Varcoe: Energy consolidation escalates as rising oil price eases urgency

The seismic collapse of oil prices that began one year ago left weakened Canadian energy companies vulnerable to the pressures of consolidation.

Will a sharp recovery in prices change that dynamic in 2021?

Two different takeover deals are providing insight into how companies — and investors — see M&A activity playing out this year.

Inter Pipeline Ltd. is trying to fend off a hostile bid from Brookfield Infrastructure Partners LP and is now looking for a better offer.

On Tuesday, the board of the Calgary-based midstream company rejected the unsolicited bid from Brookfield, dismissing the proposal as being opportunistic.

Inter Pipeline CEO Chris Bayle said it doesn’t reflect the underlying value of the company and the benefit of its Heartland Petrochemical Complex now being built in Strathcona County in Alberta.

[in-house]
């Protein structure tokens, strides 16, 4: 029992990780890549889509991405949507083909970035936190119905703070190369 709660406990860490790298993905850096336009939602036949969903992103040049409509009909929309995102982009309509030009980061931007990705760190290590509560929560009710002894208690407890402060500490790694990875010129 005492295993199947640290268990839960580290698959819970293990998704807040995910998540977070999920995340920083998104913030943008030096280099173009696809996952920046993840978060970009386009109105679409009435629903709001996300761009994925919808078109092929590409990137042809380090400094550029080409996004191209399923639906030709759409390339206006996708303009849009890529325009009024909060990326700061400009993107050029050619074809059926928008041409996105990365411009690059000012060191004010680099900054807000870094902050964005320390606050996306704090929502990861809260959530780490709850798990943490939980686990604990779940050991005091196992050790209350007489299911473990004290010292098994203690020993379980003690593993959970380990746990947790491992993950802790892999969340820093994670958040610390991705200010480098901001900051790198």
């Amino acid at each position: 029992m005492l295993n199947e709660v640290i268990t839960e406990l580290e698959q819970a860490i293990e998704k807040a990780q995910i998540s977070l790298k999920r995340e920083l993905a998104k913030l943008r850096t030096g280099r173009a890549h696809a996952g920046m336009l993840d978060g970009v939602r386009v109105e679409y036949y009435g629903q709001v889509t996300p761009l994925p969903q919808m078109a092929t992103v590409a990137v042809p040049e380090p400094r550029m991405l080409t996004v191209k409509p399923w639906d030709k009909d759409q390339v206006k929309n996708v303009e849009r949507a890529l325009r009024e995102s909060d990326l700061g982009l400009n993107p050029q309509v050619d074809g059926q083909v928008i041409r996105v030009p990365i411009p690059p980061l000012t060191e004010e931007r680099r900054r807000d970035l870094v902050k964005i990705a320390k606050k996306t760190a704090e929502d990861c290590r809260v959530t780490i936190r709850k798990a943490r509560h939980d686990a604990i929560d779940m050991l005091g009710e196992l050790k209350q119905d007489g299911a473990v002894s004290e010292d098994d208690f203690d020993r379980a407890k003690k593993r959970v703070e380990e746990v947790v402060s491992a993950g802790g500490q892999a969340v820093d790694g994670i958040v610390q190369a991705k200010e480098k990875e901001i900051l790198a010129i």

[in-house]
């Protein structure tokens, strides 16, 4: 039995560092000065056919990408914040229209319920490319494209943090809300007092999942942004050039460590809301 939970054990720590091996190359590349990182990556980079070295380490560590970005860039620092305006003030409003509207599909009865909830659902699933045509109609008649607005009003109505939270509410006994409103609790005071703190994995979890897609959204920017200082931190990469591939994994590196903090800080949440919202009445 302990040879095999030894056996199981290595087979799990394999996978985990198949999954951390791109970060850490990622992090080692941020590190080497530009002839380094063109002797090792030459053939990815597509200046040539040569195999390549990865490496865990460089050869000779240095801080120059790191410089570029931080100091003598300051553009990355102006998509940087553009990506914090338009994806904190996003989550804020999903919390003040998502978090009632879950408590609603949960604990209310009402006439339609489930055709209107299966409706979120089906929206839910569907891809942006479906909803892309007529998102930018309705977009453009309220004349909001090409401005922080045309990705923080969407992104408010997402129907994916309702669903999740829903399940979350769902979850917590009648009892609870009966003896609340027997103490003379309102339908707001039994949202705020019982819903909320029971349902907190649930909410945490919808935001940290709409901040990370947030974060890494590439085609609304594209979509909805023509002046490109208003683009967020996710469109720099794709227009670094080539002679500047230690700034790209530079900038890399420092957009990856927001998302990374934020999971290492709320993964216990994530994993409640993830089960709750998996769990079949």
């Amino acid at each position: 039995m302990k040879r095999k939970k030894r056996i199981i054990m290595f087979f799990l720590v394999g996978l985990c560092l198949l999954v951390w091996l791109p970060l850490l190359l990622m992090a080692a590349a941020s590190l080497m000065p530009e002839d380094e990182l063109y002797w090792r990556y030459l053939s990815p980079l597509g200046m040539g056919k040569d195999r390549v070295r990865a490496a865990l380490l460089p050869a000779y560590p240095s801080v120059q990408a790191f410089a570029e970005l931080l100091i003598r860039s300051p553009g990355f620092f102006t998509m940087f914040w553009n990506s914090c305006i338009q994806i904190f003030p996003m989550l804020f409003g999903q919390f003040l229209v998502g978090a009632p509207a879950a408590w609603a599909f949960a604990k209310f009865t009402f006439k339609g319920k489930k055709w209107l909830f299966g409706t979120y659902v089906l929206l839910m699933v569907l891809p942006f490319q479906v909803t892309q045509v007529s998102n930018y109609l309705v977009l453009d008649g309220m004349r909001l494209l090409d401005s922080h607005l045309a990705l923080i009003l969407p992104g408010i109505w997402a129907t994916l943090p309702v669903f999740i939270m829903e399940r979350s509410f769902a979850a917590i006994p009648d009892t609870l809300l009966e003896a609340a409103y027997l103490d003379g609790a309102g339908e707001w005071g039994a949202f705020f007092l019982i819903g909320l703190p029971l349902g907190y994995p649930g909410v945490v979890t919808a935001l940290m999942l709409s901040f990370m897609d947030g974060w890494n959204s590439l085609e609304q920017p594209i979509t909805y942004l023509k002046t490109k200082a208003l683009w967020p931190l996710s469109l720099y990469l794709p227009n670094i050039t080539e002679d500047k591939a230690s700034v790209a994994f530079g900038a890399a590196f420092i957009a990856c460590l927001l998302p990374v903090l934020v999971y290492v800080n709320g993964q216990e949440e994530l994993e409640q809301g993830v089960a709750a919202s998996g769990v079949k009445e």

And he also believes it doesn’t reflect the recent rally in energy markets.

“We don’t think that offer factors in at all the considerable strengthening in energy prices and petrochemical prices that have happened from late last year to today,” Bayle said in an interview Tuesday.

Brookfield’s bid for Inter Pipeline was

launched last month

and offers $16.50 a share for the target company. (Inter Pipeline closed Wednesday at $18.18 on the Toronto Stock Exchange.)

Since an initial Brookfield approach to the company in November, the price of benchmark West Texas Intermediate crude (WTI) oil has improved dramatically, climbing from around US$40 a barrel to